On October 4, trading in shares of China’s troubled real estate giant Evergrande was suspended on the Hong Kong Stock Exchange (HKEX) after the indebted developer missed an interest payment deadline and continued its efforts to repay investors. kept.
A regulatory filing (PDF) with HKEX said, “The trade suspension came ahead of an internally informed announcement about a major transaction.”
The company’s shares have fallen nearly 80 percent to HK$2.95 per share from HK$14.14 since the beginning of this year. Share trading of its asset management arm Evergrande Property Services was also suspended, a separate regulatory filing (PDF) showed.
Hong Kong’s Hang Seng index fell 2.2 percent after Evergrande’s suspension, while Tokyo’s Nikkei 225 fell 1.1 percent. Taiwan shares fell 1 percent. Markets were closed in Shanghai and South Korea for the holidays.
Last month, Evergrande recalled required interest payments of $83.5 million and $47.5 million to international bondholders on September 23 and 29, respectively.
However, the company’s silence on its interest payment obligations has made investors wonder whether they will have to recognize significant losses when the 30-day grace period expires, raising the possibility of a massive default in October.
Investors are grappling with the unknown, including what the Communist Party regime might do in response. S&P Global Ratings has predicted a bailout is unlikely, claiming Evergrande is “not too big to fail.”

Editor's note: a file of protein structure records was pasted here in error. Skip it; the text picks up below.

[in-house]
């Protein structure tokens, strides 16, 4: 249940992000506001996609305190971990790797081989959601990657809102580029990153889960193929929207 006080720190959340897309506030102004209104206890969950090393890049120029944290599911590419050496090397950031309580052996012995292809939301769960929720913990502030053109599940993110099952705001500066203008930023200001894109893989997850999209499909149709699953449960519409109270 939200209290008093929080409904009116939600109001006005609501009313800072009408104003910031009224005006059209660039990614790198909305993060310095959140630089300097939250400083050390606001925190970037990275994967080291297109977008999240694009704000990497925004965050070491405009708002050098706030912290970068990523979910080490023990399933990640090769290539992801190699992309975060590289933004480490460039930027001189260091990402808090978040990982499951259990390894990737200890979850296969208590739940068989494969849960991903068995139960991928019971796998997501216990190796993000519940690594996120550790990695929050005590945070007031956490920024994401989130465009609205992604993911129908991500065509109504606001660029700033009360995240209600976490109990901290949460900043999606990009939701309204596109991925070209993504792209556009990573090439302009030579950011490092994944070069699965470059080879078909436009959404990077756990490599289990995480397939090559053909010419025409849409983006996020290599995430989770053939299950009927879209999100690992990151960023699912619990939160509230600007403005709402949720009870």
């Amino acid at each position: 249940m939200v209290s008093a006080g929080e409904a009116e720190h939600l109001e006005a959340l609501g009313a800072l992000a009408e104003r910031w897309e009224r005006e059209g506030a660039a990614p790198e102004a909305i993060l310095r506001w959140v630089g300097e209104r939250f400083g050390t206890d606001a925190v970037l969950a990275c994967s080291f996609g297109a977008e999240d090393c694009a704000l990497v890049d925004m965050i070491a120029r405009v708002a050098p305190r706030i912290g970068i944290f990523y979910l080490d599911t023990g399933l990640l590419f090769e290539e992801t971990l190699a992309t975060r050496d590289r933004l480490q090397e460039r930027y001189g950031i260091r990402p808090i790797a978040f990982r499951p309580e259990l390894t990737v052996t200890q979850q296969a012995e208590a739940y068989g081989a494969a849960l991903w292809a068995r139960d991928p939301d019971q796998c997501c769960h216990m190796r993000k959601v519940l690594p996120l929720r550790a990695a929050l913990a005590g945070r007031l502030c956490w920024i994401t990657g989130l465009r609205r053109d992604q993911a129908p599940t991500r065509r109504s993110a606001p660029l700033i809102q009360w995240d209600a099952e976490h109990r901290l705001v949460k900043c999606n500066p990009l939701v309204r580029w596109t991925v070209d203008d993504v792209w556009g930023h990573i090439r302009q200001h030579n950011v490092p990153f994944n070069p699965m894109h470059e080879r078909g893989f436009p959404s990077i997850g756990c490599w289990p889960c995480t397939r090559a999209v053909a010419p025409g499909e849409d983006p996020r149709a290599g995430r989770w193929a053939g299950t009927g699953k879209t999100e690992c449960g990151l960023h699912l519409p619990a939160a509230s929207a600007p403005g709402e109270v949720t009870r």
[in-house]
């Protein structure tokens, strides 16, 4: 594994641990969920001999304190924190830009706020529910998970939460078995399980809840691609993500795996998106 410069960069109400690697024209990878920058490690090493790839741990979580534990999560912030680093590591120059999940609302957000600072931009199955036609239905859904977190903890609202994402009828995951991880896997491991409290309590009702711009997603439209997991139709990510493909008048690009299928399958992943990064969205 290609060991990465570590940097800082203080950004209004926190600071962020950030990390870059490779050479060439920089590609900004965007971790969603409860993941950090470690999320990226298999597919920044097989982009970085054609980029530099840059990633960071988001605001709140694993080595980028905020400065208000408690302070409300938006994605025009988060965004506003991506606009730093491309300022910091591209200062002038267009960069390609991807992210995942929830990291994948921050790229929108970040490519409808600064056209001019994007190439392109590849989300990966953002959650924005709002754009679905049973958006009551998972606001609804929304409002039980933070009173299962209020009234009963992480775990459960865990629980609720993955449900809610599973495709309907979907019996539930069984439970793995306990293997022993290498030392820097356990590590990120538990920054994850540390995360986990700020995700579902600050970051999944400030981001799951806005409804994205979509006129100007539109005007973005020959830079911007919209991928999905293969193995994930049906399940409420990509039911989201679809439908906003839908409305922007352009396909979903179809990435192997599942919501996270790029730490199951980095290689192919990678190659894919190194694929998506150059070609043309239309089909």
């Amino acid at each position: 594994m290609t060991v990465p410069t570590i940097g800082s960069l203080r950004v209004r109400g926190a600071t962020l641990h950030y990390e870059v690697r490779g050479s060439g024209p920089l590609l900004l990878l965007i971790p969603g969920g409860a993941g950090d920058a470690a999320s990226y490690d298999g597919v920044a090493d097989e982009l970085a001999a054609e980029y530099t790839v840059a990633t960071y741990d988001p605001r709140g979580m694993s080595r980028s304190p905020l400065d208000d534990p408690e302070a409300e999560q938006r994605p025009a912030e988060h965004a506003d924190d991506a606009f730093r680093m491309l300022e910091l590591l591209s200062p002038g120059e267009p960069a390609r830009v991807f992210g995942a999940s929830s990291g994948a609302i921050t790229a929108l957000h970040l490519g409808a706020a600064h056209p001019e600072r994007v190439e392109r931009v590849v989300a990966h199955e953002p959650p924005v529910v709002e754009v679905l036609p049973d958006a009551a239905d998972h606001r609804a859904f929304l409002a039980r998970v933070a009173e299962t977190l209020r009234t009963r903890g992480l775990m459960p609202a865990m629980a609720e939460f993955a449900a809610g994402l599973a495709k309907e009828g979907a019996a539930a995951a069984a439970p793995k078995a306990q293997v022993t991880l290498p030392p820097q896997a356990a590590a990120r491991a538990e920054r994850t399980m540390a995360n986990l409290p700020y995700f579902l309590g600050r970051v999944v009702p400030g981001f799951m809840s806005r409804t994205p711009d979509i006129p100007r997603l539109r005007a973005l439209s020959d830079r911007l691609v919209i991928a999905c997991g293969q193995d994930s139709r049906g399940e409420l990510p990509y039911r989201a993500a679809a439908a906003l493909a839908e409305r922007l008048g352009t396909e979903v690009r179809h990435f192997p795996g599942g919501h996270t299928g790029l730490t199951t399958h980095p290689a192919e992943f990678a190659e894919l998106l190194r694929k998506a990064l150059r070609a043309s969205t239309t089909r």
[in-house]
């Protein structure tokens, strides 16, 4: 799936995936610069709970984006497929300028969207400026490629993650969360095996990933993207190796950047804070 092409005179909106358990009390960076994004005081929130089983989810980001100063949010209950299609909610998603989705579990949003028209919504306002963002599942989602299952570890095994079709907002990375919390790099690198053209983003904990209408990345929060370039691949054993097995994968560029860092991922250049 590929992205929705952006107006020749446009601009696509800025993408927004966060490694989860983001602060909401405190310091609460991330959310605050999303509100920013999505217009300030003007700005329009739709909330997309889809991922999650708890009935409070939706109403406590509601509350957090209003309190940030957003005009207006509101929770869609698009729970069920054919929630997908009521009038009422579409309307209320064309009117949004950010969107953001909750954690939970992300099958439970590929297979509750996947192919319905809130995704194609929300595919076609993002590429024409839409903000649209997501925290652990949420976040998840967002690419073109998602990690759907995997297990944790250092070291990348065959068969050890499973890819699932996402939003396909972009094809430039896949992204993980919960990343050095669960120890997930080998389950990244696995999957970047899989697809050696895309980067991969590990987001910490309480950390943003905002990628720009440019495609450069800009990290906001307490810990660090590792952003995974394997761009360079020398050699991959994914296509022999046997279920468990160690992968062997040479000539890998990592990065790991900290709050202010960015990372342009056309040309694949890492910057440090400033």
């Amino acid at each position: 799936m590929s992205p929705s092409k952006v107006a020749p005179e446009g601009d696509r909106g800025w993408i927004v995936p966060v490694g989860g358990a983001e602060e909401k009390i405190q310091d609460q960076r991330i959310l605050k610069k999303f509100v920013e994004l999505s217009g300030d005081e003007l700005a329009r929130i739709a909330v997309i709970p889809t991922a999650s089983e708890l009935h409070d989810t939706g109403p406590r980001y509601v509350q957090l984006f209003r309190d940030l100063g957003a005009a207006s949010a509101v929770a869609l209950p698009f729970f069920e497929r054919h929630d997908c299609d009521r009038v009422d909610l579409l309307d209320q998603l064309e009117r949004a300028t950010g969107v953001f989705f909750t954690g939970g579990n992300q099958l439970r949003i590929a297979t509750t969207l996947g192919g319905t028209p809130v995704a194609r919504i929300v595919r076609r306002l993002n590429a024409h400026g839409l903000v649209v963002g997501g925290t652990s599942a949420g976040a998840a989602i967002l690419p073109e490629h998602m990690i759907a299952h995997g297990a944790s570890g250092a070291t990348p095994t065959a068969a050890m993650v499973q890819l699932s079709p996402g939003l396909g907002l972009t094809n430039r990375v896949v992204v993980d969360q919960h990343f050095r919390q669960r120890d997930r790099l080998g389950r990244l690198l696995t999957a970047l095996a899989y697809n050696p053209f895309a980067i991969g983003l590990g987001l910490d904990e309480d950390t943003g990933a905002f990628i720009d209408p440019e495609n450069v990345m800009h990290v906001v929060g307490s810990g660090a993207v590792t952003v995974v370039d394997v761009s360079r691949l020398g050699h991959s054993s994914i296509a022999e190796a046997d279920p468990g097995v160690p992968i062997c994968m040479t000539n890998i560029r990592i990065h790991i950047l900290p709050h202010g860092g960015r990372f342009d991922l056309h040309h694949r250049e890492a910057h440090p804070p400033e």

As the largest property developer by sales, Evergrande currently owns 1,300 projects in over 280 cities in China. In addition, the property giant’s business has expanded to theme parks, electric vehicles, financial services and a soccer team.
Evergrande is struggling to keep debt from defaulting as it liquidates assets to address a cash crunch. The company owes banks, customers and contractors billions of dollars.
With liabilities of $305 billion, equivalent to 2 percent of the country’s annual gross domestic product (GDP), Evergrande has raised concerns that its crisis could spread through the financial system and resonate around the world.
The problem extends beyond Evergrande’s debts. China’s vast real estate sector, which contributes 29 percent of the country’s GDP, is so built-up that it threatens to abandon its old role as a major driver of Chinese economic growth and, instead, But a pressure builds up.
Home prices in China have risen over the past 15 years, often by more than 10 percent annually in major cities. Yet developers have borrowed a considerable amount in the process. Wall Street bank Morgan Stanley said the industry’s total debt is about $2.8 trillion.
Reuters and Dorothy Lee contributed to this report.
This News Originally From – The Epoch Times